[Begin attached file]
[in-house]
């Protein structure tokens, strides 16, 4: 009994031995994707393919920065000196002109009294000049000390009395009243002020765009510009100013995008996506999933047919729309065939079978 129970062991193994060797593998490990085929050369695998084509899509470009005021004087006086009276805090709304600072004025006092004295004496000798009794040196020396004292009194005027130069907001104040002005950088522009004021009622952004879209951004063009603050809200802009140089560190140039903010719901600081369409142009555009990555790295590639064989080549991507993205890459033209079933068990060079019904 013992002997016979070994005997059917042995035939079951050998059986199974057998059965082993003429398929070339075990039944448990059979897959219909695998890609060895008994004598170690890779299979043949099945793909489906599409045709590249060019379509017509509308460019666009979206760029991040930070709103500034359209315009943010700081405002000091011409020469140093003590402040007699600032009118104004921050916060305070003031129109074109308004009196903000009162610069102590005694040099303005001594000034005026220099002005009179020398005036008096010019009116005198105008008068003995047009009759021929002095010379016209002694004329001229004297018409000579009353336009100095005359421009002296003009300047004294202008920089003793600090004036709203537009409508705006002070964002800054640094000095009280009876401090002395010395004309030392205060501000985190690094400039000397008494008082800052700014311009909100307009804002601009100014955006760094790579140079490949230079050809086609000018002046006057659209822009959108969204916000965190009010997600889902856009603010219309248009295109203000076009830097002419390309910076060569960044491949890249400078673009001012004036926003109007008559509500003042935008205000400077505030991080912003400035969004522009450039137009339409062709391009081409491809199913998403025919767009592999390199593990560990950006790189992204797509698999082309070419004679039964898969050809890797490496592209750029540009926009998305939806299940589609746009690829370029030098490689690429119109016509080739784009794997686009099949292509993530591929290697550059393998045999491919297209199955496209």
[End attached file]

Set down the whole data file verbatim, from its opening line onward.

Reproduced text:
[in-house]
């Protein structure tokens, strides 16, 4: 009994031995994707393919920065000196002109009294000049000390009395009243002020765009510009100013995008996506999933047919729309065939079978 129970062991193994060797593998490990085929050369695998084509899509470009005021004087006086009276805090709304600072004025006092004295004496000798009794040196020396004292009194005027130069907001104040002005950088522009004021009622952004879209951004063009603050809200802009140089560190140039903010719901600081369409142009555009990555790295590639064989080549991507993205890459033209079933068990060079019904 013992002997016979070994005997059917042995035939079951050998059986199974057998059965082993003429398929070339075990039944448990059979897959219909695998890609060895008994004598170690890779299979043949099945793909489906599409045709590249060019379509017509509308460019666009979206760029991040930070709103500034359209315009943010700081405002000091011409020469140093003590402040007699600032009118104004921050916060305070003031129109074109308004009196903000009162610069102590005694040099303005001594000034005026220099002005009179020398005036008096010019009116005198105008008068003995047009009759021929002095010379016209002694004329001229004297018409000579009353336009100095005359421009002296003009300047004294202008920089003793600090004036709203537009409508705006002070964002800054640094000095009280009876401090002395010395004309030392205060501000985190690094400039000397008494008082800052700014311009909100307009804002601009100014955006760094790579140079490949230079050809086609000018002046006057659209822009959108969204916000965190009010997600889902856009603010219309248009295109203000076009830097002419390309910076060569960044491949890249400078673009001012004036926003109007008559509500003042935008205000400077505030991080912003400035969004522009450039137009339409062709391009081409491809199913998403025919767009592999390199593990560990950006790189992204797509698999082309070419004679039964898969050809890797490496592209750029540009926009998305939806299940589609746009690829370029030098490689690429119109016509080739784009794997686009099949292509993530591929290697550059393998045999491919297209199955496209």